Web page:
184 A.2d 564
No. 5056.Supreme Court of New Hampshire Coos.Argued September 5, 1962.
Decided September 28, 1962.
1. In an action to recover damages sustained by the plaintiff when his vehicle collided with defendant’s tractor-trailer unit which had skidded and overturned in the highway at night during a snowstorm, the Trial Court erred in failing to appropriately instruct the jury on request for instructions that skidding in and of itself is not evidence of negligence where the defendant’s primary defense to the claim of negligence was that the accident was caused by skidding and through no fault of his.
2. Where it has been established that defendant failed to place flares in the highway in the front and rear of his disabled vehicle as required by RSA 263:52, the burden of going forward and showing that such violation was excused by unconsciousness rests with the defendant.
3. Where the defendant failed to place flares in the highway to warn approaching vehicles of his overturned vehicle (RSA 263:52) and it was undisputed that he was in full possession of his faculties immediately before the accident, the jury could disbelieve his statement that he was rendered unconscious and find that his condition of consciousness continued at all times.
Case to recover for property damage and personal injury arising from an accident in Tamworth, New Hampshire, on February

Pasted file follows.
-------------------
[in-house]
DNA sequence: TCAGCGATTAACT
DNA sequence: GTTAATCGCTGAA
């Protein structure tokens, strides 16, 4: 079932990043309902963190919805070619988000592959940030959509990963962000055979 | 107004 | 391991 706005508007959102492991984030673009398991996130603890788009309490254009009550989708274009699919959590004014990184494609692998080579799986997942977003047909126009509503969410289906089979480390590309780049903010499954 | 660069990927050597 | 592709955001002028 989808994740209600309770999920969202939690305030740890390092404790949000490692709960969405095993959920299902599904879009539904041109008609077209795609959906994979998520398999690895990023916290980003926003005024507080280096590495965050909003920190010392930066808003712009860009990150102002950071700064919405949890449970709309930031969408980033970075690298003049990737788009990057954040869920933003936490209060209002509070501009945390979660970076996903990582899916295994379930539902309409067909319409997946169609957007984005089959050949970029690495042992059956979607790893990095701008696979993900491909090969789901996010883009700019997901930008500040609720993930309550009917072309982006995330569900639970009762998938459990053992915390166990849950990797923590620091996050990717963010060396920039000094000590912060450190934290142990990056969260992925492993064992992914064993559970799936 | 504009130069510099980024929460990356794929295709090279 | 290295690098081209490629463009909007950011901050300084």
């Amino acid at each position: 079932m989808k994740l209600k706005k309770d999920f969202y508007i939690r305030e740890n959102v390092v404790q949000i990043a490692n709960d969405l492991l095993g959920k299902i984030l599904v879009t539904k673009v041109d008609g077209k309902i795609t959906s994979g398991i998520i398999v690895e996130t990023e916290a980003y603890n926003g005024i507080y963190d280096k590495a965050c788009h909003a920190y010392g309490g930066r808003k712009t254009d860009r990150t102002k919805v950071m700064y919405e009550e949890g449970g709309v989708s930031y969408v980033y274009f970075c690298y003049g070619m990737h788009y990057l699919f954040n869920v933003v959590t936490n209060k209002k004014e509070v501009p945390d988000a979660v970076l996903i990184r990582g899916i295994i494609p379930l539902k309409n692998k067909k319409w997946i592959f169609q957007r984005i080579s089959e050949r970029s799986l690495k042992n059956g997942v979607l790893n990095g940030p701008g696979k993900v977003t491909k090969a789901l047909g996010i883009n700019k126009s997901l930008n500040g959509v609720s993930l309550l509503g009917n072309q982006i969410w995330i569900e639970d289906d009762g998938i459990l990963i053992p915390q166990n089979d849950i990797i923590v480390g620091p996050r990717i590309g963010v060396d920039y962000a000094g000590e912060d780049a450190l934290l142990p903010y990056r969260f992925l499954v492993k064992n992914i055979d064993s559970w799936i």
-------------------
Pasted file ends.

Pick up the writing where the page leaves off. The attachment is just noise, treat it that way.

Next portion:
26, 1960. Adley Express Company sought to recover for damages to its tractor-trailer unit, Richard E. White sought recovery for personal injuries, and Converse Rubber Company brought a cross action against the Express Company and White for damage to its tractor-trailer unit operated by the defendant Bruzzese.
Trial by jury with a view resulting in verdicts for Adley Express Company and Richard E. White against both Bruzzese and Converse Rubber Company, and a verdict for the defendants Express Company and White in the suit brought by Converse Rubber Company. The defendants Bruzzese and Converse Rubber Company excepted to the Court’s denial of motions for nonsuits and directed verdicts at the close of all the evidence. They also excepted to certain rulings on the admission and exclusion of evidence, to portions of the Court’s charge to the jury, and to the Court’s refusal to charge as requested. After the verdict, the defendants excepted to the denial of their motion to set it aside.
It appears that as the tractor-trailer unit owned by the defendant Rubber Company and operated by the defendant Bruzzese was rounding a curve in Tamworth, New Hampshire, traveling south, it tipped over so as to completely block the road. It was dark and snowing at the time. The Plaintiff White, driving a tractor-trailer unit owned by the plaintiff Express Company and traveling south, did not see the wreck in time to stop, so that he ran into it, causing the damages for which the plaintiffs seek recovery.
Further facts appear in the opinion.
Reserved and transferred by Griffith, J.
Rich Burns (Mr. James J. Burns orally), for the plaintiffs.
Devine, Millimet McDonough (Mr. Shane Devine orally), for the defendants.